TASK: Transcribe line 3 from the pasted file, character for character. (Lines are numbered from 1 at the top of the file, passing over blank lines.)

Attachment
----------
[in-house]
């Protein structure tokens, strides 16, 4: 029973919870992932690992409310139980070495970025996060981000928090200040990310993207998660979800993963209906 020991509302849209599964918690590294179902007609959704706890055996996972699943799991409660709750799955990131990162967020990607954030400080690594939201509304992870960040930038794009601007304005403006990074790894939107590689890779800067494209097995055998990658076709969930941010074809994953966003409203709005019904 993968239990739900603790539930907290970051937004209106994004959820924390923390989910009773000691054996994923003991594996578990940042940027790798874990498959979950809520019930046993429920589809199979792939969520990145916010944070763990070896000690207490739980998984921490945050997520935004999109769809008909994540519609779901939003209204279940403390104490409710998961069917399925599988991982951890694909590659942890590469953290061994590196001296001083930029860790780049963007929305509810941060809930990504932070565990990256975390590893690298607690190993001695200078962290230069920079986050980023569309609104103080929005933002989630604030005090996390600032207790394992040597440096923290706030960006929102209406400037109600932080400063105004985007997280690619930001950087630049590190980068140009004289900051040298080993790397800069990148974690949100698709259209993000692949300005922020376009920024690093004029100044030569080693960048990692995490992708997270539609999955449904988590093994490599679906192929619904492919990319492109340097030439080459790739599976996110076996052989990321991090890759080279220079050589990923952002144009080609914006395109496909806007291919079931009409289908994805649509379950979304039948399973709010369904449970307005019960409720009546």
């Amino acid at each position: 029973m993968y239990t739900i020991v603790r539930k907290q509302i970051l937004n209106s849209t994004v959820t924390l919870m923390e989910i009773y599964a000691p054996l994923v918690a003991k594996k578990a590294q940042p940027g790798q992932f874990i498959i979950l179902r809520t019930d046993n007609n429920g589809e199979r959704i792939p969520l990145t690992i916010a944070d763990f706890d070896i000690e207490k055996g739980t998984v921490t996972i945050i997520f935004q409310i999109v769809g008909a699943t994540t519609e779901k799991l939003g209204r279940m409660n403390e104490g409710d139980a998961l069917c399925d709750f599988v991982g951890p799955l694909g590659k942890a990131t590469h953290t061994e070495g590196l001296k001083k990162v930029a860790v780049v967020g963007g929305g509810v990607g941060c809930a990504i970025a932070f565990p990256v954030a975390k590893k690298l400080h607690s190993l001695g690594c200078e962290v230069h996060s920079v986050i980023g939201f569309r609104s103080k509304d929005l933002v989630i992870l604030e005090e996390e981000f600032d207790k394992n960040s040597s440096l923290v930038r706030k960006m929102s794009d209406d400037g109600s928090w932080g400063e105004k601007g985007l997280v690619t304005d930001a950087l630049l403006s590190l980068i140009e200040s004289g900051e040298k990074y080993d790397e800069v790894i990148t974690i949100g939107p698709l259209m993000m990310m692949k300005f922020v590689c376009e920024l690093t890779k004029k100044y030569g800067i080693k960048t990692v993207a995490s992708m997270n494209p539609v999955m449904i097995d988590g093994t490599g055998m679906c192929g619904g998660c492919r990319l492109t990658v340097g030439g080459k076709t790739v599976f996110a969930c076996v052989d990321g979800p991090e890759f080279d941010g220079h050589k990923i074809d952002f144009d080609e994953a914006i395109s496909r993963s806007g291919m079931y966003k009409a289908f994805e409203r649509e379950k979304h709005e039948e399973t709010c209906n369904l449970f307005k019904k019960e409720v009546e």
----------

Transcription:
């Amino acid at each position: 029973m993968y239990t739900i020991v603790r539930k907290q509302i970051l937004n209106s849209t994004v959820t924390l919870m923390e989910i009773y599964a000691p054996l994923v918690a003991k594996k578990a590294q940042p940027g790798q992932f874990i498959i979950l179902r809520t019930d046993n007609n429920g589809e199979r959704i792939p969520l990145t690992i916010a944070d763990f706890d070896i000690e207490k055996g739980t998984v921490t996972i945050i997520f935004q409310i999109v769809g008909a699943t994540t519609e779901k799991l939003g209204r279940m409660n403390e104490g409710d139980a998961l069917c399925d709750f599988v991982g951890p799955l694909g590659k942890a990131t590469h953290t061994e070495g590196l001296k001083k990162v930029a860790v780049v967020g963007g929305g509810v990607g941060c809930a990504i970025a932070f565990p990256v954030a975390k590893k690298l400080h607690s190993l001695g690594c200078e962290v230069h996060s920079v986050i980023g939201f569309r609104s103080k509304d929005l933002v989630i992870l604030e005090e996390e981000f600032d207790k394992n960040s040597s440096l923290v930038r706030k960006m929102s794009d209406d400037g109600s928090w932080g400063e105004k601007g985007l997280v690619t304005d930001a950087l630049l403006s590190l980068i140009e200040s004289g900051e040298k990074y080993d790397e800069v790894i990148t974690i949100g939107p698709l259209m993000m990310m692949k300005f922020v590689c376009e920024l690093t890779k004029k100044y030569g800067i080693k960048t990692v993207a995490s992708m997270n494209p539609v999955m449904i097995d988590g093994t490599g055998m679906c192929g619904g998660c492919r990319l492109t990658v340097g030439g080459k076709t790739v599976f996110a969930c076996v052989d990321g979800p991090e890759f080279d941010g220079h050589k990923i074809d952002f144009d080609e994953a914006i395109s496909r993963s806007g291919m079931y966003k009409a289908f994805e409203r649509e379950k979304h709005e039948e399973t709010c209906n369904l449970f307005k019904k019960e409720v009546e």